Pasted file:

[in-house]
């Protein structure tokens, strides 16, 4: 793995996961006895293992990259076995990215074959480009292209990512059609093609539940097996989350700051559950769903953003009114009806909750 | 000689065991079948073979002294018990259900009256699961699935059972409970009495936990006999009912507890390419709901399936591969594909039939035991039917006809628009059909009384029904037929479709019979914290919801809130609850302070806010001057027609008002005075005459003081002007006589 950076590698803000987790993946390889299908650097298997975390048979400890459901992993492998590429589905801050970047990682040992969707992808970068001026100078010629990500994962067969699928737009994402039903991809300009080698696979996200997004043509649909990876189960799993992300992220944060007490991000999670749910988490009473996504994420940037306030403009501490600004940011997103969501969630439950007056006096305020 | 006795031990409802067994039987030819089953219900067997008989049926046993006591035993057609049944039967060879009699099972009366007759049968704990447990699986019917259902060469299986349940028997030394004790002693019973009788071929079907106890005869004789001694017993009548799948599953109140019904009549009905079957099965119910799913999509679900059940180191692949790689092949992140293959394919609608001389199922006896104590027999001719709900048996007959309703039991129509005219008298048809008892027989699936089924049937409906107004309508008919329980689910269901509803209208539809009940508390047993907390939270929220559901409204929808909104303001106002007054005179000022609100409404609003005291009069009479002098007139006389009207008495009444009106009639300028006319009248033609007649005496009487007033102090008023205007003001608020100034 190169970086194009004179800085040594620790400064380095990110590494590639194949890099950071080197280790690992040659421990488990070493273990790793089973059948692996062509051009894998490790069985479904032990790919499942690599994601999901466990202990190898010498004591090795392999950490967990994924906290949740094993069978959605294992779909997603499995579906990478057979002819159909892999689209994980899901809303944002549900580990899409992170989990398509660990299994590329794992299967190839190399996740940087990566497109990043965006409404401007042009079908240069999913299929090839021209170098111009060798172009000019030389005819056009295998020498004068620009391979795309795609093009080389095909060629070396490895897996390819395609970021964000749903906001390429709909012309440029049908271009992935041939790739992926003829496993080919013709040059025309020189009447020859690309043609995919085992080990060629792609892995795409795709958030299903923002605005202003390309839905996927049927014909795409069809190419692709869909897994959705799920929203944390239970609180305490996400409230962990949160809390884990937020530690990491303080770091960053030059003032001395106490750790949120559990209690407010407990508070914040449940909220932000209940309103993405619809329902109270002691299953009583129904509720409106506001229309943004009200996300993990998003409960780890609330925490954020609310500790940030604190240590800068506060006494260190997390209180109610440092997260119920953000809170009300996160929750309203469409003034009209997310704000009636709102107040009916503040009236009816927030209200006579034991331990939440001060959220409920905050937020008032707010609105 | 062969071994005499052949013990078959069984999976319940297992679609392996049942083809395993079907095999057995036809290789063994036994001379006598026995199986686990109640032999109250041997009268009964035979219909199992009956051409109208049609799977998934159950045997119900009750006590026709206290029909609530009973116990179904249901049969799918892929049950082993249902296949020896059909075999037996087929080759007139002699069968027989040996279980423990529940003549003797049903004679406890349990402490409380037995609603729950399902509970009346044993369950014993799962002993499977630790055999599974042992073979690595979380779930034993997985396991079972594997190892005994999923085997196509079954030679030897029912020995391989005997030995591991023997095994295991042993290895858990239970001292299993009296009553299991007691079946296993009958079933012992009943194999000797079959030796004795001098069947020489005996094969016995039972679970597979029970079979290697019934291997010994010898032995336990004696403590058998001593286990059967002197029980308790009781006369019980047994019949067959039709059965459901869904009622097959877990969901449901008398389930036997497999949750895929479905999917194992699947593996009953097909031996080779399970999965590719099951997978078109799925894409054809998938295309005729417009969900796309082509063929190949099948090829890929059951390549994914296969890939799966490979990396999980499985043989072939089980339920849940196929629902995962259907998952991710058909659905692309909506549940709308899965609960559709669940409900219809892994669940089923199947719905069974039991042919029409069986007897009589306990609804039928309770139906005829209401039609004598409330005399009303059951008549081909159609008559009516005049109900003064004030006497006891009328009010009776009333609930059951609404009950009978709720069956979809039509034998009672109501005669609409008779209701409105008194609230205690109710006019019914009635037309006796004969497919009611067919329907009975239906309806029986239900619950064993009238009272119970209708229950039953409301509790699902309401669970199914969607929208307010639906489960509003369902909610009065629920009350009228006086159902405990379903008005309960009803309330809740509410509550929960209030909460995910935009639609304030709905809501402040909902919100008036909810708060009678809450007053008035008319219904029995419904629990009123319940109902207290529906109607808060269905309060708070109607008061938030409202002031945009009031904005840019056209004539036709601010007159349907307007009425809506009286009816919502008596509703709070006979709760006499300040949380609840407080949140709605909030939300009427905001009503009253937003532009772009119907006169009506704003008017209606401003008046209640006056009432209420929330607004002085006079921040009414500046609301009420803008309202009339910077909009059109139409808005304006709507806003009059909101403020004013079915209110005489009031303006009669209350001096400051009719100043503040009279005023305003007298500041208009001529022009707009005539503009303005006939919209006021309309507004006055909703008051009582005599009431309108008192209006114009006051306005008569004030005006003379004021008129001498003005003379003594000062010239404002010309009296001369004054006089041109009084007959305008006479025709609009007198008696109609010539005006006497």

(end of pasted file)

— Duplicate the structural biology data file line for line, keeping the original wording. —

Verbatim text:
[in-house]
């Protein structure tokens, strides 16, 4: 793995996961006895293992990259076995990215074959480009292209990512059609093609539940097996989350700051559950769903953003009114009806909750 | 000689065991079948073979002294018990259900009256699961699935059972409970009495936990006999009912507890390419709901399936591969594909039939035991039917006809628009059909009384029904037929479709019979914290919801809130609850302070806010001057027609008002005075005459003081002007006589 950076590698803000987790993946390889299908650097298997975390048979400890459901992993492998590429589905801050970047990682040992969707992808970068001026100078010629990500994962067969699928737009994402039903991809300009080698696979996200997004043509649909990876189960799993992300992220944060007490991000999670749910988490009473996504994420940037306030403009501490600004940011997103969501969630439950007056006096305020 | 006795031990409802067994039987030819089953219900067997008989049926046993006591035993057609049944039967060879009699099972009366007759049968704990447990699986019917259902060469299986349940028997030394004790002693019973009788071929079907106890005869004789001694017993009548799948599953109140019904009549009905079957099965119910799913999509679900059940180191692949790689092949992140293959394919609608001389199922006896104590027999001719709900048996007959309703039991129509005219008298048809008892027989699936089924049937409906107004309508008919329980689910269901509803209208539809009940508390047993907390939270929220559901409204929808909104303001106002007054005179000022609100409404609003005291009069009479002098007139006389009207008495009444009106009639300028006319009248033609007649005496009487007033102090008023205007003001608020100034 190169970086194009004179800085040594620790400064380095990110590494590639194949890099950071080197280790690992040659421990488990070493273990790793089973059948692996062509051009894998490790069985479904032990790919499942690599994601999901466990202990190898010498004591090795392999950490967990994924906290949740094993069978959605294992779909997603499995579906990478057979002819159909892999689209994980899901809303944002549900580990899409992170989990398509660990299994590329794992299967190839190399996740940087990566497109990043965006409404401007042009079908240069999913299929090839021209170098111009060798172009000019030389005819056009295998020498004068620009391979795309795609093009080389095909060629070396490895897996390819395609970021964000749903906001390429709909012309440029049908271009992935041939790739992926003829496993080919013709040059025309020189009447020859690309043609995919085992080990060629792609892995795409795709958030299903923002605005202003390309839905996927049927014909795409069809190419692709869909897994959705799920929203944390239970609180305490996400409230962990949160809390884990937020530690990491303080770091960053030059003032001395106490750790949120559990209690407010407990508070914040449940909220932000209940309103993405619809329902109270002691299953009583129904509720409106506001229309943004009200996300993990998003409960780890609330925490954020609310500790940030604190240590800068506060006494260190997390209180109610440092997260119920953000809170009300996160929750309203469409003034009209997310704000009636709102107040009916503040009236009816927030209200006579034991331990939440001060959220409920905050937020008032707010609105 | 062969071994005499052949013990078959069984999976319940297992679609392996049942083809395993079907095999057995036809290789063994036994001379006598026995199986686990109640032999109250041997009268009964035979219909199992009956051409109208049609799977998934159950045997119900009750006590026709206290029909609530009973116990179904249901049969799918892929049950082993249902296949020896059909075999037996087929080759007139002699069968027989040996279980423990529940003549003797049903004679406890349990402490409380037995609603729950399902509970009346044993369950014993799962002993499977630790055999599974042992073979690595979380779930034993997985396991079972594997190892005994999923085997196509079954030679030897029912020995391989005997030995591991023997095994295991042993290895858990239970001292299993009296009553299991007691079946296993009958079933012992009943194999000797079959030796004795001098069947020489005996094969016995039972679970597979029970079979290697019934291997010994010898032995336990004696403590058998001593286990059967002197029980308790009781006369019980047994019949067959039709059965459901869904009622097959877990969901449901008398389930036997497999949750895929479905999917194992699947593996009953097909031996080779399970999965590719099951997978078109799925894409054809998938295309005729417009969900796309082509063929190949099948090829890929059951390549994914296969890939799966490979990396999980499985043989072939089980339920849940196929629902995962259907998952991710058909659905692309909506549940709308899965609960559709669940409900219809892994669940089923199947719905069974039991042919029409069986007897009589306990609804039928309770139906005829209401039609004598409330005399009303059951008549081909159609008559009516005049109900003064004030006497006891009328009010009776009333609930059951609404009950009978709720069956979809039509034998009672109501005669609409008779209701409105008194609230205690109710006019019914009635037309006796004969497919009611067919329907009975239906309806029986239900619950064993009238009272119970209708229950039953409301509790699902309401669970199914969607929208307010639906489960509003369902909610009065629920009350009228006086159902405990379903008005309960009803309330809740509410509550929960209030909460995910935009639609304030709905809501402040909902919100008036909810708060009678809450007053008035008319219904029995419904629990009123319940109902207290529906109607808060269905309060708070109607008061938030409202002031945009009031904005840019056209004539036709601010007159349907307007009425809506009286009816919502008596509703709070006979709760006499300040949380609840407080949140709605909030939300009427905001009503009253937003532009772009119907006169009506704003008017209606401003008046209640006056009432209420929330607004002085006079921040009414500046609301009420803008309202009339910077909009059109139409808005304006709507806003009059909101403020004013079915209110005489009031303006009669209350001096400051009719100043503040009279005023305003007298500041208009001529022009707009005539503009303005006939919209006021309309507004006055909703008051009582005599009431309108008192209006114009006051306005008569004030005006003379004021008129001498003005003379003594000062010239404002010309009296001369004054006089041109009084007959305008006479025709609009007198008696109609010539005006006497």